Michel Foucault Madness Psychiatry History Oeuvre Critique

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Asimaki, A., Koustourakis, G., Vergidis, D.
Regulative discourses of primary schooling in Greece: memories of punishment
(2016) International Studies in Sociology of Education, pp. 1-16. Article in Press.

DOI: 10.1080/09620214.2016.1191367

The mechanisms of discipline and power within the institution of the school constitute, in part, the relationship between society and childhood. This article traces the relationship between official regulative discourses of control and punishment practices over students in primary school. It focuses on the memories of schooling of first-year students in a Department of Primary Education at a Greek University. The concepts of power, discipline and discourse from the theory of Michel Foucault are drawn on to examine the pedagogical control over primary school pupils. The research was carried out using an open questionnaire in which participants were asked to describe their experiences of school punishment. The key findings showed that corporal punishment is dominant in the memory of the majority of research participants. The reason for the pupils’ punishment was mainly their making noise in the classroom and their poor performance in core subjects of the curriculum. These findings are significant for the sociology of education as they reveal the real and symbolic violence of school life that endures in memories of childhood, schooling and society. © 2016 Informa UK Limited, trading as Taylor & Francis Group

Author Keywords

discipline; power; Primary Education; Punishment

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Formosinho, M., Jesus, P., Reis, C.
Emancipatory and critical language education: a plea for translingual possible selves and worlds
(2016) Critical Studies in Education, pp. 1-19. Article in Press.

DOI: 10.1080/17508487.2016.1237983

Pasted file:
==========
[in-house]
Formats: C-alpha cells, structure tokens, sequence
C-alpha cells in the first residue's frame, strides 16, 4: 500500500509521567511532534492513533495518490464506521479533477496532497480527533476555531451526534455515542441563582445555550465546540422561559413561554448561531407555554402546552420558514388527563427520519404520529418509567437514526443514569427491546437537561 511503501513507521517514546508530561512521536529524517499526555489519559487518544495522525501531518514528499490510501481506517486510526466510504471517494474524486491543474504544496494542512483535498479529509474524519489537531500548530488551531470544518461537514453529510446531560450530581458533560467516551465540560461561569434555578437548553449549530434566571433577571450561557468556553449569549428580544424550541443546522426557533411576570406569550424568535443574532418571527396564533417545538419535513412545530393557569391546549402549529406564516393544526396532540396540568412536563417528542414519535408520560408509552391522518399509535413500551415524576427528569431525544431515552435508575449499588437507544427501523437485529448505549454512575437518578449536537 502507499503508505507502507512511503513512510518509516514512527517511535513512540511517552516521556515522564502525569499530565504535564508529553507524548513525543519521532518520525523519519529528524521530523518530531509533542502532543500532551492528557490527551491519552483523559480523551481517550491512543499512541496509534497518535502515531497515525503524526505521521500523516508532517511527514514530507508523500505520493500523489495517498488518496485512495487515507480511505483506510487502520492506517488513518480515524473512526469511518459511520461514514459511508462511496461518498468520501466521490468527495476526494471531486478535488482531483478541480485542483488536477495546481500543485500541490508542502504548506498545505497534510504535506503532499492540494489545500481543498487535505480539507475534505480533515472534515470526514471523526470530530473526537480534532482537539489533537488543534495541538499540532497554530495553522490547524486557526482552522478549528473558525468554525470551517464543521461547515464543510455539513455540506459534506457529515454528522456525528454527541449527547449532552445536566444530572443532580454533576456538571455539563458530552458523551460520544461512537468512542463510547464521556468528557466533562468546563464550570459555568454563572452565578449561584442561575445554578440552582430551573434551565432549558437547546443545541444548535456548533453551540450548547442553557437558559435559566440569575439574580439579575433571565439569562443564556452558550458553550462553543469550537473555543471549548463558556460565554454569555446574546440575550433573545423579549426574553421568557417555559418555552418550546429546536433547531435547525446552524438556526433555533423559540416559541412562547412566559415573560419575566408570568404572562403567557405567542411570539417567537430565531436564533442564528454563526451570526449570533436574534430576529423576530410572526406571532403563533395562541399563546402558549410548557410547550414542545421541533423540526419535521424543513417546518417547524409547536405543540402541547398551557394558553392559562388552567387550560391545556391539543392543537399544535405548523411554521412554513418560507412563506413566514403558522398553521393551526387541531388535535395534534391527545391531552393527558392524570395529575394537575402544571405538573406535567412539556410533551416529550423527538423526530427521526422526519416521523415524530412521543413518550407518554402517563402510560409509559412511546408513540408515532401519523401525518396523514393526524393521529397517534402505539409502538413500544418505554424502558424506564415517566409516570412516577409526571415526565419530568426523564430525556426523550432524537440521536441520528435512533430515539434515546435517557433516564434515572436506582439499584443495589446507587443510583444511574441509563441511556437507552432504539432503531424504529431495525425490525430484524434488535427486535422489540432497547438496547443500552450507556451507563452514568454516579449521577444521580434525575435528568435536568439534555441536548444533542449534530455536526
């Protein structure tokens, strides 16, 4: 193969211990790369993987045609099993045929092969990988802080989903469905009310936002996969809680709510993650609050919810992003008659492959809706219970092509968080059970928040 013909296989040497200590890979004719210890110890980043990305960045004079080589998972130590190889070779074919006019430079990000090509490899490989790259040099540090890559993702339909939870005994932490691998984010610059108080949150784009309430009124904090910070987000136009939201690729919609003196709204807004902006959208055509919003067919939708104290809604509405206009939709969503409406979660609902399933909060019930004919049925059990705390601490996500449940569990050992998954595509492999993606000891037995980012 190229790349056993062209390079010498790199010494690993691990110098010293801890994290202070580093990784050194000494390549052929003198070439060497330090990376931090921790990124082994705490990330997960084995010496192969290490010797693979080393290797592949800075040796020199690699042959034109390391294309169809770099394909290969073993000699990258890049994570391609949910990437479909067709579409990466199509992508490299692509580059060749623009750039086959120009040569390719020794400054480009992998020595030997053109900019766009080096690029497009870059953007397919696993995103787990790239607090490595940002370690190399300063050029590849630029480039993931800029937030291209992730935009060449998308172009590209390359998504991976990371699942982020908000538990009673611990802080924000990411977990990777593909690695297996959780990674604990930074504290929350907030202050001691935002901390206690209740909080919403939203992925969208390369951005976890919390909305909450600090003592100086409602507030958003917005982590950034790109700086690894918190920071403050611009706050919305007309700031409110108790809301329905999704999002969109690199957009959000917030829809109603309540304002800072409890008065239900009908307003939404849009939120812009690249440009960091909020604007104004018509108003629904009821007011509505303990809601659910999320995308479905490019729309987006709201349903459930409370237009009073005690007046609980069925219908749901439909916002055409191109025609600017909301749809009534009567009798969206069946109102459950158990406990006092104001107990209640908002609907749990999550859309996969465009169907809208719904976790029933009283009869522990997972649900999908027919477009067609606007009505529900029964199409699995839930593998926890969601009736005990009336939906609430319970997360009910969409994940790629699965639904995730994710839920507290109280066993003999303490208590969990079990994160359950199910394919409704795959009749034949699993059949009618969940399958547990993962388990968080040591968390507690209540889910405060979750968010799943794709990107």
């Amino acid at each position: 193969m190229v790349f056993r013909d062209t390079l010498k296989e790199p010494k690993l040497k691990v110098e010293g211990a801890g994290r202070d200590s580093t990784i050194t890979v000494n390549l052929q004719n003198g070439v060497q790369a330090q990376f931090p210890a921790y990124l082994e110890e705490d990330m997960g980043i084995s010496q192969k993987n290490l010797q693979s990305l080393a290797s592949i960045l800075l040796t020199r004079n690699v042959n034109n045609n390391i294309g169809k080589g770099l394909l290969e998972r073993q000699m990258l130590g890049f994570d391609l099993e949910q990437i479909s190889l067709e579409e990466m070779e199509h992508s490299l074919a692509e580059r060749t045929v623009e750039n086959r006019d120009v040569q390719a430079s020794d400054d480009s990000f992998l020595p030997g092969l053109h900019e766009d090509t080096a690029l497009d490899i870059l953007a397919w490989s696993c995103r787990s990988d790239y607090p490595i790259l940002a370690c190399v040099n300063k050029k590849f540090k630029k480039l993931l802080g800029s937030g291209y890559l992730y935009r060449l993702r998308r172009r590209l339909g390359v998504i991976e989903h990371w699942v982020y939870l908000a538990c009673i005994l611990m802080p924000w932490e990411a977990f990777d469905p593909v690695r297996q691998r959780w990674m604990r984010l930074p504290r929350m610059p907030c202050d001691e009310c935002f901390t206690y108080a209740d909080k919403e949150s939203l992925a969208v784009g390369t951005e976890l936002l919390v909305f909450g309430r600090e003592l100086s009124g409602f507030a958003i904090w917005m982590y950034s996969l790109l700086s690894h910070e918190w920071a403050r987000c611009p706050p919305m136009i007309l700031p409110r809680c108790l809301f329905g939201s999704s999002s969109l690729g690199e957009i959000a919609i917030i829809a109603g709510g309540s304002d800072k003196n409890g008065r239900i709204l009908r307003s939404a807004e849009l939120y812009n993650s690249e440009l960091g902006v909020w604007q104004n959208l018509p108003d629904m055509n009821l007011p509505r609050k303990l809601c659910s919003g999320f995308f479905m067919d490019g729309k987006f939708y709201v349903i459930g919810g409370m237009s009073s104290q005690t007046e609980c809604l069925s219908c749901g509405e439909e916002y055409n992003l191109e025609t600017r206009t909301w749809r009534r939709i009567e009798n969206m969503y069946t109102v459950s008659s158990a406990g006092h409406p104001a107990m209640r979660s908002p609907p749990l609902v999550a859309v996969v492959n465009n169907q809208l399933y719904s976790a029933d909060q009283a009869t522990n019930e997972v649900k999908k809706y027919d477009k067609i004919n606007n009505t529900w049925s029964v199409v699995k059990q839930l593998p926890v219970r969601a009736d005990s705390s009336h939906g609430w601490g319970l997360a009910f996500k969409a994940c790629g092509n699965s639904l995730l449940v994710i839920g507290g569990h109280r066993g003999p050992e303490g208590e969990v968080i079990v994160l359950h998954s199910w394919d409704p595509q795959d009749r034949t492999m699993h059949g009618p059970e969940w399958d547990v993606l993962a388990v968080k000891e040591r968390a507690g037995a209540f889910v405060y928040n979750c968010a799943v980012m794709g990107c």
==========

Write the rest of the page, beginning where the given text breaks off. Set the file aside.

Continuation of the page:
Language is the main resource for meaningful action, including the very formation of selves and psychosocial identities, shaped by practical norms, beliefs, and values. Thus, language education constitutes one of the most powerful means for both social reproduction and social production and ideological maintenance and utopian innovation. In this paper, we attempt to emphasise the invaluable psychosocial, political, economic, and cultural function of language education in order to propose a critical view of the current transition from the monolingual to a multilingual paradigm. We maintain that multilingual approaches tend to serve the neoliberal framework and reproduce its systemic inequalities. Therefore, we argue in favour of emancipatory multilingual practices that could embody a translingual pedagogy capable of promoting the development of capabilities, the recognition of otherness, and the cultivation of diversity. Rooted in critical theory, namely in Foucault’s notion of subjectification and Freire’s view of conscientisation, an emancipatory translingual pedagogy would enable and empower every learner to synthesise a contextually creative field of new semantic and pragmatic relationships. Critical language education would enhance the ethos of biophilia that fosters what we term the poetics of communality and selfhood, that is to say, the proactive commitment to expanding symbolic and existential novelty. © 2016 Informa UK Limited, trading as Taylor & Francis Group